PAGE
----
Impacted by the COVID-19 pandemic, Spotify sees premium subscriber and subscription revenue growth, but the streaming audio platform lost valuable advertising dollars during the second quarter of 2020. As of June 30, Spotify’s total monthly active users (MAUs) grew to 299 million, representing 29% growth year-over-year. Of that total, 138 million are premium subscribers, and 170 million are ad-supported users. Premium subscribers grew 27% year-over-year, and ad-supported users grew 31% year-over-year.
For the second quarter of 2020, Spotify reported total revenue of €1.89 billion, a 13% increase year-over-year. Premium subscription revenue was €1.76 billion, a 17% increase year-over-year, while advertising revenue was €131 million, a 21% decrease year-over-year.
Additional financial highlights
Other financial highlights for the quarter include the following:
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- Gross profit was €479 million, a 10% increase year-over-year.
- Gross margin was 25.4%, compared to 26.0% in Q2 2019 and 25.5% in Q1 2020.
- The company reported an operating loss of €167 million, and free cash flow of €27 million.
- Average revenue per user was €4.41, a 9% decrease, driven by product mix.
- Spotify has more than 60 million unique tracks and 1.5 million podcasts on the streaming audio platform.
Premium subscriber base
The company’s largest subscriber base is in Europe at 39%, followed by North America at 29%.
In its letter to shareholders, Spotify said that premium subscriber growth of 27% exceeded their expectations due, in part, to the popularity of their Family Plan. Under this plan, six family members living in the same home get access to a premium subscription for $14.99 a month (U.S.). Spotify hopes to have success with its Spotify Duo plan as well, where two household members get a premium subscription for $12.99 a month (U.S.).
Though advertising revenue was down, Spotify outperformed its forecast. Revenue was down in April and May, but Spotify saw a rebound in June. While Direct and Programmatic channels revenue dropped, Ad Studio and Podcast channels saw double digit growth during the quarter, offsetting some of the losses. The company said podcast advertising outperformed expectations during the quarter and continuing into the third quarter.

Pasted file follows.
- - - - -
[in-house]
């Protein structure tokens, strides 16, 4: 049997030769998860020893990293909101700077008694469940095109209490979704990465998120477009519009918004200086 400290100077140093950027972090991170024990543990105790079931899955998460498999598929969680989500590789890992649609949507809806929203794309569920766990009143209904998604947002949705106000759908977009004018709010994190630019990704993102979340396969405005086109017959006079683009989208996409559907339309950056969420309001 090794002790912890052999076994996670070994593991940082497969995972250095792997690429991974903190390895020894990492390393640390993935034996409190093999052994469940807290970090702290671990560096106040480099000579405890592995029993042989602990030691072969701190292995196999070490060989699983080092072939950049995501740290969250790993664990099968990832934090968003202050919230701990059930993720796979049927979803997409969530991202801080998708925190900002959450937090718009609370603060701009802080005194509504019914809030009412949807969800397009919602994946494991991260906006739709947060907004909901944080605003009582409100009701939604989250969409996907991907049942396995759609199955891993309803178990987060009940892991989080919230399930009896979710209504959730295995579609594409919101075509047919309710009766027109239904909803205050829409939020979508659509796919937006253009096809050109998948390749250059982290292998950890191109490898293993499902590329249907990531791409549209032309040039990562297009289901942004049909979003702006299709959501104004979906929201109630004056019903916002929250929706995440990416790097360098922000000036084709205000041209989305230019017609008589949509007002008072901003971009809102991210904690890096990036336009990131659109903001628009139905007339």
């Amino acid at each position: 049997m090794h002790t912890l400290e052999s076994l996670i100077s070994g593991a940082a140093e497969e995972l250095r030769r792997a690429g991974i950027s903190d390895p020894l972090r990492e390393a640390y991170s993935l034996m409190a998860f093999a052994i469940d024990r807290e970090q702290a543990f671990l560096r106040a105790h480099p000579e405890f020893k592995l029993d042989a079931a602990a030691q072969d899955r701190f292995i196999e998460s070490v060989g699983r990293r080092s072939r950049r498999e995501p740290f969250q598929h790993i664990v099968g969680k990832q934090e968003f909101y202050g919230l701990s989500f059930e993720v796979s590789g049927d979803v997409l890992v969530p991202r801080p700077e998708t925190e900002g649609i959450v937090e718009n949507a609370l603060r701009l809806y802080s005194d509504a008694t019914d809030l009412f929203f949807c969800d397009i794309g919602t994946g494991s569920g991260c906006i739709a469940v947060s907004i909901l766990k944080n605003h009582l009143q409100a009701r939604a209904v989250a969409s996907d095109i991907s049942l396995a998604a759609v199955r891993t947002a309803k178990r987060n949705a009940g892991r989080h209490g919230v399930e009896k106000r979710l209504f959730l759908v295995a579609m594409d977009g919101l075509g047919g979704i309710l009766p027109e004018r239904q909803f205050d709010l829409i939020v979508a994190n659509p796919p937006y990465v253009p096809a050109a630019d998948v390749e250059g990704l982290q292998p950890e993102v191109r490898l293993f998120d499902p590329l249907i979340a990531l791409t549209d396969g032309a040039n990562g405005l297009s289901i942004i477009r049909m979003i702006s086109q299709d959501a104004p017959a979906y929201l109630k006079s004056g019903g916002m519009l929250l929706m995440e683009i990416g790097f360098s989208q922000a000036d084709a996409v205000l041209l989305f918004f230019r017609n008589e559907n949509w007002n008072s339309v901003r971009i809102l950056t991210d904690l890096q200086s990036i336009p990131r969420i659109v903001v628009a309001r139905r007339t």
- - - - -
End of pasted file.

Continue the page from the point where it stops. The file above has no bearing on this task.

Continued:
The company continues to focus on product innovation to provide an optimal experience for premium subscribers and ad-supported users. Some of the changes include rolling out the Duo plan to more markets, improving the onboarding experience to improve short- and long-term retention, removing the cap on user downloads, and launching a Group Session feature.
In addition, Spotify noted some agreements and licensing deals that will benefit premium subscribers and ad-supported users:
- Spotify signed a multi-year global license agreement with Universal Music Group.
- The company has a multi-year, exclusive licensing agreement The Joe Rogan Experience which will debut in September.
- Spotify previously announced a partnership with Warner Bros. and DC to produce and distribution narrative, scripted podcasts exclusive for Spotify.
- Harry Potter at Home, an exclusive reading of the Sorcerer’s Stone on Spotify featuring Daniel Radcliffe and other well-known actors, is the #1 O&E show on the platform.
As COVID-19 impacted creators’ lives, Spotify launched an “At Home Music & Podcast Entertainment” hub which has attracted more than 20 million unique visitors. Spotify also created a COVID-19 podcast hub as a resource to people who want to learn more about the disease and how it is impacting users around the world.
The COVID-19 guide includes podcasts from The New York Times, NPR, BBC, Associated Press, and more. Spotify also launched the COVID-19 Music Relief project to support the global music community. Spotify will match donations, dollar for dollar, up to $10 million, for organizations that are trying to support the music community during this difficult time.
Guidance for Q3
- Total MAUs: 312-317 million
- Total Premium Subscribers: 140-144 million
- Total Revenue: €1.85-2.05 billion
- Operating Loss: €70-150 million
Spotify stock took a slight hit after the release of its financials early yesterday morning. Tuesday morning, July 28, Spotify’s stock was valued at $267.12 per share. As of 7:21 p.m. EDT yesterday, it was down to $262.21. Considering the significant impact coronavirus has had on all of our lives, Spotify’s financials are about as good as you could expect – growth in subscriber and subscription premium numbers but losses in terms of advertising revenue. As the company estimates the third quarter, it seems like more of the same. If they can hold steady, they will weather the COVID-19 storm by forging ahead with their product innovations and making improvements to the user experience. We don’t expect to see any big surprises in the third quarter.